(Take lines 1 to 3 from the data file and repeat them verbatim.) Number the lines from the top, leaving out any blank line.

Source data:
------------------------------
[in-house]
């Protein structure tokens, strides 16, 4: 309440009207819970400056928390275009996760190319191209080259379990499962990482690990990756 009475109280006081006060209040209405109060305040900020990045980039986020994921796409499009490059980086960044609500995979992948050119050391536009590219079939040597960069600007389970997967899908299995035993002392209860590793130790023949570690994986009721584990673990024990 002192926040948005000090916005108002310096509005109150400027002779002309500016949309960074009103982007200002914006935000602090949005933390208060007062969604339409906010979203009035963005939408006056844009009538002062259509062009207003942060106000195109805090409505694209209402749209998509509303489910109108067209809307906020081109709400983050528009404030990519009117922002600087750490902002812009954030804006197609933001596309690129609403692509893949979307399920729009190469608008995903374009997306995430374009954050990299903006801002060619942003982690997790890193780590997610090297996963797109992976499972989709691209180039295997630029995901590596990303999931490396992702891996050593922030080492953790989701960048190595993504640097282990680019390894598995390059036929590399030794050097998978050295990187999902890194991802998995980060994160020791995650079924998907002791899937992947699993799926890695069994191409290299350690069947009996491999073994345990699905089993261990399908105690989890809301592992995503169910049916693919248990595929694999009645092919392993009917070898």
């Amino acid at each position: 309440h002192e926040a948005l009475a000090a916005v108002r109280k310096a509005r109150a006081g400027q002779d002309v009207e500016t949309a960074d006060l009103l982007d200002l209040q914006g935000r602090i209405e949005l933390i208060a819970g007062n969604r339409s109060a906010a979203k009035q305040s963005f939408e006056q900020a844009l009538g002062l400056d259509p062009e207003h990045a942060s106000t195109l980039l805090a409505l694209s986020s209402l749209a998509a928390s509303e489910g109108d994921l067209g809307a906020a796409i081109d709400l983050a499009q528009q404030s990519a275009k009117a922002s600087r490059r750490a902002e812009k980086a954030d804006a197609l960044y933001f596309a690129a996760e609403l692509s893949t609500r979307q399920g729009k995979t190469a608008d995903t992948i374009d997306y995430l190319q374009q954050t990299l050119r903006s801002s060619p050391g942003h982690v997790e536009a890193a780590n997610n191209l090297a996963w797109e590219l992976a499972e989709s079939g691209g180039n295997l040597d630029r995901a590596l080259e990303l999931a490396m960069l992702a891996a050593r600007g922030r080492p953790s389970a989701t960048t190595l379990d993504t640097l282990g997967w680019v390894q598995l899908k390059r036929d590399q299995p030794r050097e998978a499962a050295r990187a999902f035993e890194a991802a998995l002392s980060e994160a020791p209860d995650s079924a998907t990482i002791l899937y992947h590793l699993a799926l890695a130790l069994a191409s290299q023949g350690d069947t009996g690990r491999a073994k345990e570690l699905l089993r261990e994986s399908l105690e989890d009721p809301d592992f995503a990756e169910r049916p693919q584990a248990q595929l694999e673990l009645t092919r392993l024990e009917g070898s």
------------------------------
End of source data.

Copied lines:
[in-house]
């Protein structure tokens, strides 16, 4: 309440009207819970400056928390275009996760190319191209080259379990499962990482690990990756 009475109280006081006060209040209405109060305040900020990045980039986020994921796409499009490059980086960044609500995979992948050119050391536009590219079939040597960069600007389970997967899908299995035993002392209860590793130790023949570690994986009721584990673990024990 002192926040948005000090916005108002310096509005109150400027002779002309500016949309960074009103982007200002914006935000602090949005933390208060007062969604339409906010979203009035963005939408006056844009009538002062259509062009207003942060106000195109805090409505694209209402749209998509509303489910109108067209809307906020081109709400983050528009404030990519009117922002600087750490902002812009954030804006197609933001596309690129609403692509893949979307399920729009190469608008995903374009997306995430374009954050990299903006801002060619942003982690997790890193780590997610090297996963797109992976499972989709691209180039295997630029995901590596990303999931490396992702891996050593922030080492953790989701960048190595993504640097282990680019390894598995390059036929590399030794050097998978050295990187999902890194991802998995980060994160020791995650079924998907002791899937992947699993799926890695069994191409290299350690069947009996491999073994345990699905089993261990399908105690989890809301592992995503169910049916693919248990595929694999009645092919392993009917070898």
């Amino acid at each position: 309440h002192e926040a948005l009475a000090a916005v108002r109280k310096a509005r109150a006081g400027q002779d002309v009207e500016t949309a960074d006060l009103l982007d200002l209040q914006g935000r602090i209405e949005l933390i208060a819970g007062n969604r339409s109060a906010a979203k009035q305040s963005f939408e006056q900020a844009l009538g002062l400056d259509p062009e207003h990045a942060s106000t195109l980039l805090a409505l694209s986020s209402l749209a998509a928390s509303e489910g109108d994921l067209g809307a906020a796409i081109d709400l983050a499009q528009q404030s990519a275009k009117a922002s600087r490059r750490a902002e812009k980086a954030d804006a197609l960044y933001f596309a690129a996760e609403l692509s893949t609500r979307q399920g729009k995979t190469a608008d995903t992948i374009d997306y995430l190319q374009q954050t990299l050119r903006s801002s060619p050391g942003h982690v997790e536009a890193a780590n997610n191209l090297a996963w797109e590219l992976a499972e989709s079939g691209g180039n295997l040597d630029r995901a590596l080259e990303l999931a490396m960069l992702a891996a050593r600007g922030r080492p953790s389970a989701t960048t190595l379990d993504t640097l282990g997967w680019v390894q598995l899908k390059r036929d590399q299995p030794r050097e998978a499962a050295r990187a999902f035993e890194a991802a998995l002392s980060e994160a020791p209860d995650s079924a998907t990482i002791l899937y992947h590793l699993a799926l890695a130790l069994a191409s290299q023949g350690d069947t009996g690990r491999a073994k345990e570690l699905l089993r261990e994986s399908l105690e989890d009721p809301d592992f995503a990756e169910r049916p693919q584990a248990q595929l694999e673990l009645t092919r392993l024990e009917g070898s």